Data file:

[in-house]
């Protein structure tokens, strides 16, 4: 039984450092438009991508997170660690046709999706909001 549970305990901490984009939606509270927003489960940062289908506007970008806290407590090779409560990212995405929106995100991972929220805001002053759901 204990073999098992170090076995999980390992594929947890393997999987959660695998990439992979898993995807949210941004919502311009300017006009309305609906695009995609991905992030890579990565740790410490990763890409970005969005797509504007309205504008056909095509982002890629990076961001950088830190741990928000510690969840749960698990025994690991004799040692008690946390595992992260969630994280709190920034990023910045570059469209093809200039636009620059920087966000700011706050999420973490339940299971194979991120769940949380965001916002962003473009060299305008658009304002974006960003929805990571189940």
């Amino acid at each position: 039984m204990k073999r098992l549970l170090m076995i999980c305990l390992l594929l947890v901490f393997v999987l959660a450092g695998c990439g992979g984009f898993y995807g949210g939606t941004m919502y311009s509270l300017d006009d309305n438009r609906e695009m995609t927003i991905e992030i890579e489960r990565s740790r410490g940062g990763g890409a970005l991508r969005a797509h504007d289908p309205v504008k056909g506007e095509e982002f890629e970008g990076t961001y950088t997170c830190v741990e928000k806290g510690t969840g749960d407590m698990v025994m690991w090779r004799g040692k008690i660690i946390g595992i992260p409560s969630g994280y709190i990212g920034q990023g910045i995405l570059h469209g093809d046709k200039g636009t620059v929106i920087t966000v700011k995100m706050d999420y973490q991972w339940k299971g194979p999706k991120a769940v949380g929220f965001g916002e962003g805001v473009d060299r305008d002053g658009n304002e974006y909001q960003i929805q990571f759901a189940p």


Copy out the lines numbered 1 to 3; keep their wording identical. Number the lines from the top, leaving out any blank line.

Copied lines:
[in-house]
């Protein structure tokens, strides 16, 4: 039984450092438009991508997170660690046709999706909001 549970305990901490984009939606509270927003489960940062289908506007970008806290407590090779409560990212995405929106995100991972929220805001002053759901 204990073999098992170090076995999980390992594929947890393997999987959660695998990439992979898993995807949210941004919502311009300017006009309305609906695009995609991905992030890579990565740790410490990763890409970005969005797509504007309205504008056909095509982002890629990076961001950088830190741990928000510690969840749960698990025994690991004799040692008690946390595992992260969630994280709190920034990023910045570059469209093809200039636009620059920087966000700011706050999420973490339940299971194979991120769940949380965001916002962003473009060299305008658009304002974006960003929805990571189940």
């Amino acid at each position: 039984m204990k073999r098992l549970l170090m076995i999980c305990l390992l594929l947890v901490f393997v999987l959660a450092g695998c990439g992979g984009f898993y995807g949210g939606t941004m919502y311009s509270l300017d006009d309305n438009r609906e695009m995609t927003i991905e992030i890579e489960r990565s740790r410490g940062g990763g890409a970005l991508r969005a797509h504007d289908p309205v504008k056909g506007e095509e982002f890629e970008g990076t961001y950088t997170c830190v741990e928000k806290g510690t969840g749960d407590m698990v025994m690991w090779r004799g040692k008690i660690i946390g595992i992260p409560s969630g994280y709190i990212g920034q990023g910045i995405l570059h469209g093809d046709k200039g636009t620059v929106i920087t966000v700011k995100m706050d999420y973490q991972w339940k299971g194979p999706k991120a769940v949380g929220f965001g916002e962003g805001v473009d060299r305008d002053g658009n304002e974006y909001q960003i929805q990571f759901a189940p």